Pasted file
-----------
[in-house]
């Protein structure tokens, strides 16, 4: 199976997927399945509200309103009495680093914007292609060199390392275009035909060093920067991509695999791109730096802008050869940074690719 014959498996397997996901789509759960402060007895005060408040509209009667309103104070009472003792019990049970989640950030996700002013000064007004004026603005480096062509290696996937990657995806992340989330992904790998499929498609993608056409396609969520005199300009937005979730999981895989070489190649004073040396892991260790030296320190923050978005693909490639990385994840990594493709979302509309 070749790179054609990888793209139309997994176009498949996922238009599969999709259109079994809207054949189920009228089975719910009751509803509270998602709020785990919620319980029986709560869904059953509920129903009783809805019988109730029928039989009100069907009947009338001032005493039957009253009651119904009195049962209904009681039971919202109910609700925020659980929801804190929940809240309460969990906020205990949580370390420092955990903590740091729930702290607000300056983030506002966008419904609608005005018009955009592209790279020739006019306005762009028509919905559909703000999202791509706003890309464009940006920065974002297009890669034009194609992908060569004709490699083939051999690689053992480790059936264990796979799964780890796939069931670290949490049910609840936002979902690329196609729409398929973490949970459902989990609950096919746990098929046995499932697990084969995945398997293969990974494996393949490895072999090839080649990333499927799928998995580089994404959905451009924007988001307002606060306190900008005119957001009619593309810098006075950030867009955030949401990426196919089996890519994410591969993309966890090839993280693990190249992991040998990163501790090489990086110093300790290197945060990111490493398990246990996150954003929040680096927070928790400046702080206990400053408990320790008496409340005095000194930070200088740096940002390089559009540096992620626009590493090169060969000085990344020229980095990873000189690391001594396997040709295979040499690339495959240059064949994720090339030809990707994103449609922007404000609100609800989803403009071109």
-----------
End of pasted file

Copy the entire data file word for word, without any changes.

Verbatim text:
[in-house]
């Protein structure tokens, strides 16, 4: 199976997927399945509200309103009495680093914007292609060199390392275009035909060093920067991509695999791109730096802008050869940074690719 014959498996397997996901789509759960402060007895005060408040509209009667309103104070009472003792019990049970989640950030996700002013000064007004004026603005480096062509290696996937990657995806992340989330992904790998499929498609993608056409396609969520005199300009937005979730999981895989070489190649004073040396892991260790030296320190923050978005693909490639990385994840990594493709979302509309 070749790179054609990888793209139309997994176009498949996922238009599969999709259109079994809207054949189920009228089975719910009751509803509270998602709020785990919620319980029986709560869904059953509920129903009783809805019988109730029928039989009100069907009947009338001032005493039957009253009651119904009195049962209904009681039971919202109910609700925020659980929801804190929940809240309460969990906020205990949580370390420092955990903590740091729930702290607000300056983030506002966008419904609608005005018009955009592209790279020739006019306005762009028509919905559909703000999202791509706003890309464009940006920065974002297009890669034009194609992908060569004709490699083939051999690689053992480790059936264990796979799964780890796939069931670290949490049910609840936002979902690329196609729409398929973490949970459902989990609950096919746990098929046995499932697990084969995945398997293969990974494996393949490895072999090839080649990333499927799928998995580089994404959905451009924007988001307002606060306190900008005119957001009619593309810098006075950030867009955030949401990426196919089996890519994410591969993309966890090839993280693990190249992991040998990163501790090489990086110093300790290197945060990111490493398990246990996150954003929040680096927070928790400046702080206990400053408990320790008496409340005095000194930070200088740096940002390089559009540096992620626009590493090169060969000085990344020229980095990873000189690391001594396997040709295979040499690339495959240059064949994720090339030809990707994103449609922007404000609100609800989803403009071109």